Financial Institutions Are Buying Riskier Assets Due To Moral Hazard: Bank of Canada

Canadian financial institutions increasingly see the financial system as risk-free. That might be a risk itself. The Bank of Canada (BoC) completed its biannual Financial System Survey (FSS) this week. It found institutions are buying “riskier” assets to make up for low interest rates. Risk managers see the risk as low, believing the financial system can now handle any shock. This has the BoC quietly pondering if this means the system has reached the point of moral hazard.

Low Rates Are Crushing The Financial System

Canada’s “prolonged” period of low interest rates has crushed profits at institutions. The survey found 54.6% of respondents believe low rates have worsened their ability to profit. Before you go all, “yeah, screw Bay Street!” It’s worth looking at who is getting crushed.

The BoC said the negative impacts are seen at insurers, pensions, and banks. Since these are primarily consumer services, their loss is your loss. They pass on their lack of returns with higher rates, higher contributions, and more fees. Something to think about when getting your next insurance quote.

How Low Interest Rates Impacted Canadian Institutional Investors

The effect of low interest rates on the investment goals of Canadian institutional investors.

Source: Bank of Canada.

A minority of institutions saw no impact from low interest rates, and some even saw a benefit. Low rates made no difference at 1 in 5 institutions (18.2%), while just over a quarter (27.3%) saw an improvement. Those who saw an improvement were largely asset managers, who saw the value of assets surge. On the upside, private money is making out like a bandit in this situation.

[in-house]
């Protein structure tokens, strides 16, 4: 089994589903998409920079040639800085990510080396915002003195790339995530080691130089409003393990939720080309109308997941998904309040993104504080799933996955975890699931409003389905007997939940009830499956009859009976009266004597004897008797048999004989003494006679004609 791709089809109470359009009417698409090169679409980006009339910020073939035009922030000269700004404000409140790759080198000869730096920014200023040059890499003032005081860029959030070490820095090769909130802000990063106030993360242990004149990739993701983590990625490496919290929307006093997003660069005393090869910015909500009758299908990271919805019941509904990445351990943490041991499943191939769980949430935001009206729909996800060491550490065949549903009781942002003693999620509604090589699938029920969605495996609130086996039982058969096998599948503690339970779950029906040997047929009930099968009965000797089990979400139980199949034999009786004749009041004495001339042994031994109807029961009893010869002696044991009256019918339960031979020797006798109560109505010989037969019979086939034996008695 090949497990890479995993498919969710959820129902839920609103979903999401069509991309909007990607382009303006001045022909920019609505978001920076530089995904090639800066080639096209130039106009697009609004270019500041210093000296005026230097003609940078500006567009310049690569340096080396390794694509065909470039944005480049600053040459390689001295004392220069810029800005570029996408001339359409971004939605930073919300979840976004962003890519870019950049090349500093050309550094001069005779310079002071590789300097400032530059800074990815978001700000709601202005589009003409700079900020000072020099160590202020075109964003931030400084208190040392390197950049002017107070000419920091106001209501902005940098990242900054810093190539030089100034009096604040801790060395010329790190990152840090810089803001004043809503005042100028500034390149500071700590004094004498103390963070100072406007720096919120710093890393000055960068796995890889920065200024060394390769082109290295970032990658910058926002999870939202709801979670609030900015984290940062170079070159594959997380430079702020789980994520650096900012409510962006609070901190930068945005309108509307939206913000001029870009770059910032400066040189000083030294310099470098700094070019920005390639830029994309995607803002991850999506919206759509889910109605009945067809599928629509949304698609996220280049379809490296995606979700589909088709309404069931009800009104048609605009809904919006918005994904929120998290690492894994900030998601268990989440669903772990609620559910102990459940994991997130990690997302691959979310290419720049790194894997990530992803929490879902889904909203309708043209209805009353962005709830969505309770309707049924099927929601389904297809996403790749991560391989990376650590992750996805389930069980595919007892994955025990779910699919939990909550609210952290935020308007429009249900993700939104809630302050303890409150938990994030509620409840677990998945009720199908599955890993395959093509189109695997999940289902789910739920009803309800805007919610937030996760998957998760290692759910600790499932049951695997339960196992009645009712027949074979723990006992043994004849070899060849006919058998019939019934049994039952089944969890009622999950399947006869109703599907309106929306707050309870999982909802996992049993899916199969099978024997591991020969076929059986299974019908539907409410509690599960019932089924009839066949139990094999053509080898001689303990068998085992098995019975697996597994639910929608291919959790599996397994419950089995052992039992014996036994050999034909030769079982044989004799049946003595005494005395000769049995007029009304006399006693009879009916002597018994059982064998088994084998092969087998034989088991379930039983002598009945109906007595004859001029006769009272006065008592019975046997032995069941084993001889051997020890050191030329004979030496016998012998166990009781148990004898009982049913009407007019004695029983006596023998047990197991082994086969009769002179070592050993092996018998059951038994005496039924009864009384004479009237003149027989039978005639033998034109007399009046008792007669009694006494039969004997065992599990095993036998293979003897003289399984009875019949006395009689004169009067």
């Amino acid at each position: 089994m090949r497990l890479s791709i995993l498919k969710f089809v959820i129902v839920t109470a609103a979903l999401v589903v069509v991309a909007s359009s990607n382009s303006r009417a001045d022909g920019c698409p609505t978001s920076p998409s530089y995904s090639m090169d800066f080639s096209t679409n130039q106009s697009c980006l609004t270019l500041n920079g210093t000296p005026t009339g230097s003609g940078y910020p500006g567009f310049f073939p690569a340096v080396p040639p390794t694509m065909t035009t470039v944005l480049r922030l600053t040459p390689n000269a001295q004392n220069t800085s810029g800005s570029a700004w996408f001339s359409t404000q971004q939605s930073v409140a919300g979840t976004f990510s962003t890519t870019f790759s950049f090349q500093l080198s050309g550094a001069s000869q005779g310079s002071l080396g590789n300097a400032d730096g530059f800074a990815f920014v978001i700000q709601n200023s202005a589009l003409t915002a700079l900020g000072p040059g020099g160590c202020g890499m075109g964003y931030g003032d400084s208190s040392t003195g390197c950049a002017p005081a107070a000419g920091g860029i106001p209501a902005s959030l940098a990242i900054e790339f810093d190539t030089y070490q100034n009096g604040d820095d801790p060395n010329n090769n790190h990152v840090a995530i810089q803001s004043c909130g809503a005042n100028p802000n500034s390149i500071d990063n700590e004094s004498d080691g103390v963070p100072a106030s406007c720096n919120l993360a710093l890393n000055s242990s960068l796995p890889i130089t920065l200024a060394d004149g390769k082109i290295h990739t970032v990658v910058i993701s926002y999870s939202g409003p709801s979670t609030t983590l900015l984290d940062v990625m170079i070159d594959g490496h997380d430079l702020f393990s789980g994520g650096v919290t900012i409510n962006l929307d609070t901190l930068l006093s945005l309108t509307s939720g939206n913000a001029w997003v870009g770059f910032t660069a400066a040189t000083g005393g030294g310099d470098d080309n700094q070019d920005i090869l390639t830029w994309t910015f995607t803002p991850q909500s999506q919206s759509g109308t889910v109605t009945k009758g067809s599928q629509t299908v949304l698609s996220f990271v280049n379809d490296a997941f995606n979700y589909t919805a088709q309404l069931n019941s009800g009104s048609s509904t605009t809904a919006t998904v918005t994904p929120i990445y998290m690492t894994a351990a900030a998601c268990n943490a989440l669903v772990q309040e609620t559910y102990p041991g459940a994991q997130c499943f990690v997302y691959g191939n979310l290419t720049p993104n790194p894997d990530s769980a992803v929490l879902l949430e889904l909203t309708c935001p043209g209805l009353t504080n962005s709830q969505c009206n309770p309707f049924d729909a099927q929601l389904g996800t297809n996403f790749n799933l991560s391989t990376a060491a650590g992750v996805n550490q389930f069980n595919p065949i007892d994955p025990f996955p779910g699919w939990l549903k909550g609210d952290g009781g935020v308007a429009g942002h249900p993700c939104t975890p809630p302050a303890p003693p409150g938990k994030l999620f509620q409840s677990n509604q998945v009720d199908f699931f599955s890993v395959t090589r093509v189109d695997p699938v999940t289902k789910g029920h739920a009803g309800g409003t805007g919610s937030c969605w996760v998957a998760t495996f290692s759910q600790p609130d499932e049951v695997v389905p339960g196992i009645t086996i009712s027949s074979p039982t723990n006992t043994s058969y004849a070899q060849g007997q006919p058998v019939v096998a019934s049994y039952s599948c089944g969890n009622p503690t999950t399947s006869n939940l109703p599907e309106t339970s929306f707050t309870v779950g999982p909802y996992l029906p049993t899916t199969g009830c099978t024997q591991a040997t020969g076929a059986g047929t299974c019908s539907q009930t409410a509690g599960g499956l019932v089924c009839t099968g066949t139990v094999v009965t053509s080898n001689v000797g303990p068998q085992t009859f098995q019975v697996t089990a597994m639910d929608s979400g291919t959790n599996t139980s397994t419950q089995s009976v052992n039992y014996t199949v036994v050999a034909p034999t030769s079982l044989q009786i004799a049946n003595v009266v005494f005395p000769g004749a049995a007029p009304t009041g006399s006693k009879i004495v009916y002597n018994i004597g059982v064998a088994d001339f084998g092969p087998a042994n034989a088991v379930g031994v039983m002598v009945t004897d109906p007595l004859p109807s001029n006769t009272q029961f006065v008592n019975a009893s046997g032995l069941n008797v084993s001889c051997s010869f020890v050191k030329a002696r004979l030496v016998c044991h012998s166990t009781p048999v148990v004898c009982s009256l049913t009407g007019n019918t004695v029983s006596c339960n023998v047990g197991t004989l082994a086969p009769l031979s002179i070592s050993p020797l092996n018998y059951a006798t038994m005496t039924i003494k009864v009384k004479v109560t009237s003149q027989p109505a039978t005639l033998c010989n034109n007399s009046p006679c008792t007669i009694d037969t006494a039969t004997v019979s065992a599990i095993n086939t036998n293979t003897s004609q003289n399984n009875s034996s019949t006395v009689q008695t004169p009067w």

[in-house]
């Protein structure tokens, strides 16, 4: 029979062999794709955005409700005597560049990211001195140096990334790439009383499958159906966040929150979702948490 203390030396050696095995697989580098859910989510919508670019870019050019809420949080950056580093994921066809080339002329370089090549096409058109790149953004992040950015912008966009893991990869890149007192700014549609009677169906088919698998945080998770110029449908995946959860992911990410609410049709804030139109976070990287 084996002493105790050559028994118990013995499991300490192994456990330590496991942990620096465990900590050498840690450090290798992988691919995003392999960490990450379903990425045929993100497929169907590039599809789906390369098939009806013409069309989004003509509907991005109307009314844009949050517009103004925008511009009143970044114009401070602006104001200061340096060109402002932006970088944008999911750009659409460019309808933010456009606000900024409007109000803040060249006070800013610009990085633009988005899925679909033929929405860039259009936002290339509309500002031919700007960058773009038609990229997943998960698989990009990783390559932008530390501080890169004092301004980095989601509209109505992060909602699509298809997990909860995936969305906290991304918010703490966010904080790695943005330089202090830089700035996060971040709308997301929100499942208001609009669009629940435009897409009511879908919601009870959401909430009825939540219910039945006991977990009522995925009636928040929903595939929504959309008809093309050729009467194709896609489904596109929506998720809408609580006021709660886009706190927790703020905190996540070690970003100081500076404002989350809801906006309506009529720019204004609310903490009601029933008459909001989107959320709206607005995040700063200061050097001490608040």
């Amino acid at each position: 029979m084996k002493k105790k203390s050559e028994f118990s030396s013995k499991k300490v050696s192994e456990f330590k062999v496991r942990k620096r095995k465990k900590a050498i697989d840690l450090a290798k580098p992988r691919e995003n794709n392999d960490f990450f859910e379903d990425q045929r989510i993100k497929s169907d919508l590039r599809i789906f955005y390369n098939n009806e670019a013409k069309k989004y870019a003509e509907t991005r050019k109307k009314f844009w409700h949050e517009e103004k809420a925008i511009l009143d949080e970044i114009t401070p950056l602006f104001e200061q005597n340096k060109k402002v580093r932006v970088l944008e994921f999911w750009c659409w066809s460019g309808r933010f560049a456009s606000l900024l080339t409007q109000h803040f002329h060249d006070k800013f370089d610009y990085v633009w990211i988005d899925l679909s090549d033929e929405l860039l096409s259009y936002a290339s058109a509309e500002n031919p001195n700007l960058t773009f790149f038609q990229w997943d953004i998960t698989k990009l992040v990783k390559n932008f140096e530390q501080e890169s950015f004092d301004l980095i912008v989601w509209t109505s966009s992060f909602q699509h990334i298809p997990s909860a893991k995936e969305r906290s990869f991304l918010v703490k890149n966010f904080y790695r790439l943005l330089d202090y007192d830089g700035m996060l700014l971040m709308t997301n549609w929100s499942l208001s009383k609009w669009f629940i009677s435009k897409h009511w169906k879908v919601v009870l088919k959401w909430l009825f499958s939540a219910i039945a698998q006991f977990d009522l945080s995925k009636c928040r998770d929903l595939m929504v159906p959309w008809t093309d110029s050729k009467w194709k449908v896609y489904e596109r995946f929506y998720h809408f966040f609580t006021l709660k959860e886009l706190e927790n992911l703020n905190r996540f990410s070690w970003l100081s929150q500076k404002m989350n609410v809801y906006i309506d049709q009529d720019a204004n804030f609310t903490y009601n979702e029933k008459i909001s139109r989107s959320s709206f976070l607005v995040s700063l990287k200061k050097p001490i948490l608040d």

Low Interest Rates and Why They’re Here

Let’s back the truck up — what’s the deal with low interest rates? In periods where the economy is seeing low growth, the central bank will lower rates. They do this as an incentive for people to borrow their future income and boost today’s economy. Rates keep falling until inflation hits the desired goal. If risk drives interest rates up and they want more inflation, the central bank suppresses it. This produces an environment where it’s better to be a borrower than it is to be a lender.

Consumers think it’s a no-brainer to borrow but at the same time your lenders, pensions, and insurers can’t make money. If their fixed income streams are low, they need to seek areas with higher returns to balance the losses. This leads to buying riskier assets — anything from private equity to grandma’s house.

The full impact on society isn’t understood, due to the narrow focus of all players involved. Central banks argue cheap money improves the affordability of debt, making housing cheaper. That’s not exactly true if you’re now competing with a hedge fund for the same house, is it?

Canadian Institutions Are Leveraging Up On Risk

Shocking no one, that’s exactly what the BoC has found institutions are doing. “Over the past decade, asset managers, pension funds and insurers have engaged in a search for yield, reducing their exposure to safer assets and increasing exposure to riskier assets. These respondents have also increased their use of leverage and the maturity of their assets.”